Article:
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I understand the conceptual difference between reduce and apply:

(reduce + (list 1 2 3 4 5))
; translates to: (+ (+ (+ (+ 1 2) 3) 4) 5)

(apply + (list 1 2 3 4 5))
; translates to: (+ 1 2 3 4 5)

However, which one is more idiomatic clojure? Does it make much difference one way or the other? From my (limited) performance testing, it seems reduce is a bit faster.

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7 Answers 7

up vote 75 down vote accepted

reduce and apply are of course only equivalent (in terms of the ultimate result returned) for associative functions which need to see all their arguments in the variable-arity case. When they are result-wise equivalent, I'd say that apply is always perfectly idiomatic, while reduce is equivalent -- and might shave off a fraction of a blink of an eye -- in a lot of the common cases. What follows is my rationale for believing this.

+ is itself implemented in terms of reduce for the variable-arity case (more than 2 arguments). Indeed, this seems like an immensely sensible "default" way to go for any variable-arity, associative function: reduce has the potential to perform some optimisations to speed things up -- perhaps through something like internal-reduce, a 1.2 novelty recently disabled in master, but hopefully to be reintroduced in the future -- which it would be silly to replicate in every function which might benefit from them in the vararg case. In such common cases, apply will just add a little overhead. (Note it's nothing to be really worried about.)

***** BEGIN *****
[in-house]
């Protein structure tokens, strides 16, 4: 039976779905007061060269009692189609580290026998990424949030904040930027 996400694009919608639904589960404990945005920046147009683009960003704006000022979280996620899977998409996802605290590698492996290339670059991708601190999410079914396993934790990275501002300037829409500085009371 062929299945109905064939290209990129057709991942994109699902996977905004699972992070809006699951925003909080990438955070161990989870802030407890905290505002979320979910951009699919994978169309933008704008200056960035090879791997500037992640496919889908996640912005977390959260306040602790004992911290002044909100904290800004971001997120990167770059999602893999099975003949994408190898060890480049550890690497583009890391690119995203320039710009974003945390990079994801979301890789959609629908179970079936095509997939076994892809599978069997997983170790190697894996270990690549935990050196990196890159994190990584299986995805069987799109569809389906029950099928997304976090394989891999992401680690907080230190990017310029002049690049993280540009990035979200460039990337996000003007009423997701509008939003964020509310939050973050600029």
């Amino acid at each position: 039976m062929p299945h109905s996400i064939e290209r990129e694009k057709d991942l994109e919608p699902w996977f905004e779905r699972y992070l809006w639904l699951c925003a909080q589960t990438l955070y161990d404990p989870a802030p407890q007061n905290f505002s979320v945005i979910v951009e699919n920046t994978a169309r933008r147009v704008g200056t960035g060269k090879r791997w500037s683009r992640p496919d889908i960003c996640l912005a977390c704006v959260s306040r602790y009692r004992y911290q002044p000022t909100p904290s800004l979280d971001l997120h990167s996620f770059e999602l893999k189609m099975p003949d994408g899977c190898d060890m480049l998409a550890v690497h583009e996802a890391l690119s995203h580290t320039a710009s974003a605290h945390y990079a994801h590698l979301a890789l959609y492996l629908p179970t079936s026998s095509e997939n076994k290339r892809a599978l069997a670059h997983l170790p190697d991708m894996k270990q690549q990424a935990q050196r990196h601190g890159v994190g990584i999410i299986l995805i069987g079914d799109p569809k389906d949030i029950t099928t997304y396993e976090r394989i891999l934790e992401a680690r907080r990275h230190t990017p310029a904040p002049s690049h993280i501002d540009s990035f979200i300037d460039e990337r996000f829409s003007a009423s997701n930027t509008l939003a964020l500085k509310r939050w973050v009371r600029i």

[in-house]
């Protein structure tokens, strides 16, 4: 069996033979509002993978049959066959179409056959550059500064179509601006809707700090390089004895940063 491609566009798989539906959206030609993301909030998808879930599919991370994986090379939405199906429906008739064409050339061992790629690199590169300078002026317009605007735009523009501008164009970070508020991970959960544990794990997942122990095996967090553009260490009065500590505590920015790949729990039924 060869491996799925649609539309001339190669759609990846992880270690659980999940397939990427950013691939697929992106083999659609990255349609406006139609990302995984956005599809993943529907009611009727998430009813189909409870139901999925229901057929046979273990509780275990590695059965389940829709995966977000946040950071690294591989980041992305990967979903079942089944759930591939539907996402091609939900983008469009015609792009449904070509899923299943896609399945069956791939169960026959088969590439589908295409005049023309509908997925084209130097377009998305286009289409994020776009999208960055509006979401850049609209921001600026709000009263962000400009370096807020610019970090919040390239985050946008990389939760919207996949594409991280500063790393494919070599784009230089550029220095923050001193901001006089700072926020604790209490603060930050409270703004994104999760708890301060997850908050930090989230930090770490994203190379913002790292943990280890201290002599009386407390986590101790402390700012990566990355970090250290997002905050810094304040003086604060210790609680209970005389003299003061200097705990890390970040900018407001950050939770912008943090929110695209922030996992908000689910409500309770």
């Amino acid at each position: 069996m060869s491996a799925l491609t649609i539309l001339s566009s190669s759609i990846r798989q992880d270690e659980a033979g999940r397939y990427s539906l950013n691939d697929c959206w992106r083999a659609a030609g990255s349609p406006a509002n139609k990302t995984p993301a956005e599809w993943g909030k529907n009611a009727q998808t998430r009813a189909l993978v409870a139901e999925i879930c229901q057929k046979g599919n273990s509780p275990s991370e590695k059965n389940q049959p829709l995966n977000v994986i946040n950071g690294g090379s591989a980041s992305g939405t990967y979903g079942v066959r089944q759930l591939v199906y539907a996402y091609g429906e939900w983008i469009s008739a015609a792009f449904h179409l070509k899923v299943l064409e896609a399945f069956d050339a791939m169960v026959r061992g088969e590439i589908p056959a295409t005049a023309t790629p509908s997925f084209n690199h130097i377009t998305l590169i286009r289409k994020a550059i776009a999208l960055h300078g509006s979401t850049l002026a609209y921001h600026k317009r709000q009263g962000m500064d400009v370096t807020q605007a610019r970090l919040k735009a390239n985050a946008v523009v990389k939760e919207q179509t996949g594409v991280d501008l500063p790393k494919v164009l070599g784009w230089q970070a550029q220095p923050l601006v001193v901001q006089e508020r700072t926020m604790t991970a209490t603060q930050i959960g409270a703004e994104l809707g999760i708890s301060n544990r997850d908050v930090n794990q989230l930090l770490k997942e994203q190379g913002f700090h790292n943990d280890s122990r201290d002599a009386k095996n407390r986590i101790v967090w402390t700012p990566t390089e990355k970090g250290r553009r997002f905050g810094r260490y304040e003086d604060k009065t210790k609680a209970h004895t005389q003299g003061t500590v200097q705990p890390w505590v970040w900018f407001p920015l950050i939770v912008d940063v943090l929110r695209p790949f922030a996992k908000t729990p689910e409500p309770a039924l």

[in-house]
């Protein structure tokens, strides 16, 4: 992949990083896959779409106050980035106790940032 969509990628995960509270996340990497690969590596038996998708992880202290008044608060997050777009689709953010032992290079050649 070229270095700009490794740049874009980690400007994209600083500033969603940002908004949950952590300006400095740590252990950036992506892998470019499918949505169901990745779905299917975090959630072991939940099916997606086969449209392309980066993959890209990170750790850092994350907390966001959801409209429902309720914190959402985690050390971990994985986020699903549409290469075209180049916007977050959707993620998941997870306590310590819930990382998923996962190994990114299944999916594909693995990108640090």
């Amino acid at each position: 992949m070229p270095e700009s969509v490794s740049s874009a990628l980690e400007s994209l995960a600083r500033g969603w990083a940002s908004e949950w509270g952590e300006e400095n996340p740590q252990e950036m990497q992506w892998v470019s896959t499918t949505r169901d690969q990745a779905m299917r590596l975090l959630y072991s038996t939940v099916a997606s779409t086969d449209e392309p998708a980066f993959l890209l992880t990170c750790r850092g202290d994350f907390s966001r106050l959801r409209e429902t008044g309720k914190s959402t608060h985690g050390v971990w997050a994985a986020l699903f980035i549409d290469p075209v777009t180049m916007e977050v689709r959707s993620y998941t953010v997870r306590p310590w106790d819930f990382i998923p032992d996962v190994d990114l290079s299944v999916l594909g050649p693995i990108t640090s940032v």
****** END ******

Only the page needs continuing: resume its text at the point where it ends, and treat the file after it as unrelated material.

On the other hand, a complex function might take advantage of some optimisation opportunities which aren't general enough to be built into reduce; then apply would let you take advantage of those while reduce might actually slow you down. A good example of the latter scenario occuring in practice is provided by str: it uses a StringBuilder internally and will benefit significantly from the use of apply rather than reduce.

So, I'd say use apply when in doubt; and if you happen to know that it's not buying you anything over reduce (and that this is unlikely to change very soon), feel free to use reduce to shave off that diminutive unnecessary overhead if you feel like it.